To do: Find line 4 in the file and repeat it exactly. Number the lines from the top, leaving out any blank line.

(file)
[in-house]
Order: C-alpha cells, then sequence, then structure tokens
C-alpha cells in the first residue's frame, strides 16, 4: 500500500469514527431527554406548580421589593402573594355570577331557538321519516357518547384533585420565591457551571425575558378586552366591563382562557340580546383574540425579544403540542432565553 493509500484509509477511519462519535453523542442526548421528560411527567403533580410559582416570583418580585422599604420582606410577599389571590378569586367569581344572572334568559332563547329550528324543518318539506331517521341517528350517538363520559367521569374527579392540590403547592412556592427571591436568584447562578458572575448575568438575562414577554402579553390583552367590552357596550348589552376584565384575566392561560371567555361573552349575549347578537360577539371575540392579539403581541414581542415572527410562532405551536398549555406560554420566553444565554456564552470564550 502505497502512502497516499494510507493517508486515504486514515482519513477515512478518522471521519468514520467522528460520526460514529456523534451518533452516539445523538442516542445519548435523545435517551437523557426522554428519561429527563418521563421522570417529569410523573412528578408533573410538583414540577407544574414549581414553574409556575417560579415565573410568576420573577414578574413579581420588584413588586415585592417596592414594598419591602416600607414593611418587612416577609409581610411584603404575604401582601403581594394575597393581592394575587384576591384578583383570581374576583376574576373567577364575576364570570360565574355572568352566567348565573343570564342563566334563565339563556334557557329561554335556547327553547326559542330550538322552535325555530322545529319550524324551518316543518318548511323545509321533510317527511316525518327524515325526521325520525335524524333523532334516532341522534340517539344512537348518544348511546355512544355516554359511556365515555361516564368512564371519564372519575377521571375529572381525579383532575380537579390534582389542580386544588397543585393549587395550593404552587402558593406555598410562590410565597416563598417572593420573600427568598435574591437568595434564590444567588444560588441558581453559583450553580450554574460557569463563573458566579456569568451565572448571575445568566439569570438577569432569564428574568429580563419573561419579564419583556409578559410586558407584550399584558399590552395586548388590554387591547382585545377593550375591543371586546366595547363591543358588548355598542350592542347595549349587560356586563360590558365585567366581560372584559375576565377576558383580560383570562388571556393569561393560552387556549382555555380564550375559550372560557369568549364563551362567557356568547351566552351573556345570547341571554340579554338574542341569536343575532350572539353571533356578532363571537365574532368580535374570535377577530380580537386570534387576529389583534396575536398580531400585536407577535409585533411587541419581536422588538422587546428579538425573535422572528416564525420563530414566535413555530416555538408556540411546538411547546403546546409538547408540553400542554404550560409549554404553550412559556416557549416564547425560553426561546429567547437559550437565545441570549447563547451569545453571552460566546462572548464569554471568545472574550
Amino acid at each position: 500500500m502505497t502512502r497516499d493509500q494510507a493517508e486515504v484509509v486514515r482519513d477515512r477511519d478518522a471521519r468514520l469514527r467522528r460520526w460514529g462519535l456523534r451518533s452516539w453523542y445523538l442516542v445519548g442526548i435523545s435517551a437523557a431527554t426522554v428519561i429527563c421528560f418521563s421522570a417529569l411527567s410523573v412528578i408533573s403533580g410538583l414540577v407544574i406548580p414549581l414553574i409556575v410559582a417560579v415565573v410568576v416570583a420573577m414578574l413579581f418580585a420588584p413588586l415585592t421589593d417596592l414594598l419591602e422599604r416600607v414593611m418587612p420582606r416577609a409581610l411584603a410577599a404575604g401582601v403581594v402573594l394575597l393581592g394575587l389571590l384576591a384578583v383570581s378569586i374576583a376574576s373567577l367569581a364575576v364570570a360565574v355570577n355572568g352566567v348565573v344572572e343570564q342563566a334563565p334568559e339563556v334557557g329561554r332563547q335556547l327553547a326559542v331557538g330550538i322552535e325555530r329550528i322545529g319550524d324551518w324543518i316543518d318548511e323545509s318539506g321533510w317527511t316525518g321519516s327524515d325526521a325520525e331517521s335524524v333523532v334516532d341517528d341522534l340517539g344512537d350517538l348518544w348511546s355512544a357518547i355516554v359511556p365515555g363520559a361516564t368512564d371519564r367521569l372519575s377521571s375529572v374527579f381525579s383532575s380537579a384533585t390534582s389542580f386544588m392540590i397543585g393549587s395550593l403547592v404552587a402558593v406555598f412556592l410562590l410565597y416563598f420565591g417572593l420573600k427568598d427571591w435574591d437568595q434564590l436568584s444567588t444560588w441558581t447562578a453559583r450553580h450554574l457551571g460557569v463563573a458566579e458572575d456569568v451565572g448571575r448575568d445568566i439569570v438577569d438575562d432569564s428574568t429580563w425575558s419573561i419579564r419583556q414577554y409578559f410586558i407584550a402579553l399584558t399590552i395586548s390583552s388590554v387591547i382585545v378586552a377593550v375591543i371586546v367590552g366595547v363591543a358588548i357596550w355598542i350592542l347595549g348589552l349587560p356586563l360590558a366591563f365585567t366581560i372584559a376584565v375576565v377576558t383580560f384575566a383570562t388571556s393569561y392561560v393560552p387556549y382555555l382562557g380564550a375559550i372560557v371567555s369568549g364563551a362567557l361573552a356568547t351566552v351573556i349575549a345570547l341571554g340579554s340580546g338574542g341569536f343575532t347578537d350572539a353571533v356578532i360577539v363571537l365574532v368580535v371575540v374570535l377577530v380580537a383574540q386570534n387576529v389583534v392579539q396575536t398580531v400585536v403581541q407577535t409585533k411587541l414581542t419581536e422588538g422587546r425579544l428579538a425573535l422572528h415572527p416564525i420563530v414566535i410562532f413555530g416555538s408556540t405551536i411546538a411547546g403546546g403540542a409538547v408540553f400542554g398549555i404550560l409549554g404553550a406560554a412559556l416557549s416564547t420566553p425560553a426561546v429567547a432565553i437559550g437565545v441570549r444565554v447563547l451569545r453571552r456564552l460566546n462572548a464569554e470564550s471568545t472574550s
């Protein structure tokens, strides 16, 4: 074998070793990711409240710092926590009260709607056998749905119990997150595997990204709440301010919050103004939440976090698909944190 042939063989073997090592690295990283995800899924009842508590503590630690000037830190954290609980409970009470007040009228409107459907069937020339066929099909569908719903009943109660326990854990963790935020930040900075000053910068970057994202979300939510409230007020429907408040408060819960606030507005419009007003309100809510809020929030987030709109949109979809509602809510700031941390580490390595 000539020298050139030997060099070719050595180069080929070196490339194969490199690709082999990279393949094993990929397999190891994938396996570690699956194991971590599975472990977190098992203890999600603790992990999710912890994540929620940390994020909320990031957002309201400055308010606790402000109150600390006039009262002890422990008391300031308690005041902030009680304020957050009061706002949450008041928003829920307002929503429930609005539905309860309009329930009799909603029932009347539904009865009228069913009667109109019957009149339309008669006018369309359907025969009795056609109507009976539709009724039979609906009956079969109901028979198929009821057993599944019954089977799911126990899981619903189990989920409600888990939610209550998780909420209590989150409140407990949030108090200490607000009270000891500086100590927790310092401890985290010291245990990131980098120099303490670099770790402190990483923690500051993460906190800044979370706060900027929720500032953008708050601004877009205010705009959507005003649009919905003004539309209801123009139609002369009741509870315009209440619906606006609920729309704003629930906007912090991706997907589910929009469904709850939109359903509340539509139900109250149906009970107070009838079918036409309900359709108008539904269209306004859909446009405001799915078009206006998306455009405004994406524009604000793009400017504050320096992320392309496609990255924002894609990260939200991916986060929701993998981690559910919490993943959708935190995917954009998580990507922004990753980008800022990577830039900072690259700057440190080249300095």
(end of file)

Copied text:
Amino acid at each position: 500500500m502505497t502512502r497516499d493509500q494510507a493517508e486515504v484509509v486514515r482519513d477515512r477511519d478518522a471521519r468514520l469514527r467522528r460520526w460514529g462519535l456523534r451518533s452516539w453523542y445523538l442516542v445519548g442526548i435523545s435517551a437523557a431527554t426522554v428519561i429527563c421528560f418521563s421522570a417529569l411527567s410523573v412528578i408533573s403533580g410538583l414540577v407544574i406548580p414549581l414553574i409556575v410559582a417560579v415565573v410568576v416570583a420573577m414578574l413579581f418580585a420588584p413588586l415585592t421589593d417596592l414594598l419591602e422599604r416600607v414593611m418587612p420582606r416577609a409581610l411584603a410577599a404575604g401582601v403581594v402573594l394575597l393581592g394575587l389571590l384576591a384578583v383570581s378569586i374576583a376574576s373567577l367569581a364575576v364570570a360565574v355570577n355572568g352566567v348565573v344572572e343570564q342563566a334563565p334568559e339563556v334557557g329561554r332563547q335556547l327553547a326559542v331557538g330550538i322552535e325555530r329550528i322545529g319550524d324551518w324543518i316543518d318548511e323545509s318539506g321533510w317527511t316525518g321519516s327524515d325526521a325520525e331517521s335524524v333523532v334516532d341517528d341522534l340517539g344512537d350517538l348518544w348511546s355512544a357518547i355516554v359511556p365515555g363520559a361516564t368512564d371519564r367521569l372519575s377521571s375529572v374527579f381525579s383532575s380537579a384533585t390534582s389542580f386544588m392540590i397543585g393549587s395550593l403547592v404552587a402558593v406555598f412556592l410562590l410565597y416563598f420565591g417572593l420573600k427568598d427571591w435574591d437568595q434564590l436568584s444567588t444560588w441558581t447562578a453559583r450553580h450554574l457551571g460557569v463563573a458566579e458572575d456569568v451565572g448571575r448575568d445568566i439569570v438577569d438575562d432569564s428574568t429580563w425575558s419573561i419579564r419583556q414577554y409578559f410586558i407584550a402579553l399584558t399590552i395586548s390583552s388590554v387591547i382585545v378586552a377593550v375591543i371586546v367590552g366595547v363591543a358588548i357596550w355598542i350592542l347595549g348589552l349587560p356586563l360590558a366591563f365585567t366581560i372584559a376584565v375576565v377576558t383580560f384575566a383570562t388571556s393569561y392561560v393560552p387556549y382555555l382562557g380564550a375559550i372560557v371567555s369568549g364563551a362567557l361573552a356568547t351566552v351573556i349575549a345570547l341571554g340579554s340580546g338574542g341569536f343575532t347578537d350572539a353571533v356578532i360577539v363571537l365574532v368580535v371575540v374570535l377577530v380580537a383574540q386570534n387576529v389583534v392579539q396575536t398580531v400585536v403581541q407577535t409585533k411587541l414581542t419581536e422588538g422587546r425579544l428579538a425573535l422572528h415572527p416564525i420563530v414566535i410562532f413555530g416555538s408556540t405551536i411546538a411547546g403546546g403540542a409538547v408540553f400542554g398549555i404550560l409549554g404553550a406560554a412559556l416557549s416564547t420566553p425560553a426561546v429567547a432565553i437559550g437565545v441570549r444565554v447563547l451569545r453571552r456564552l460566546n462572548a464569554e470564550s471568545t472574550s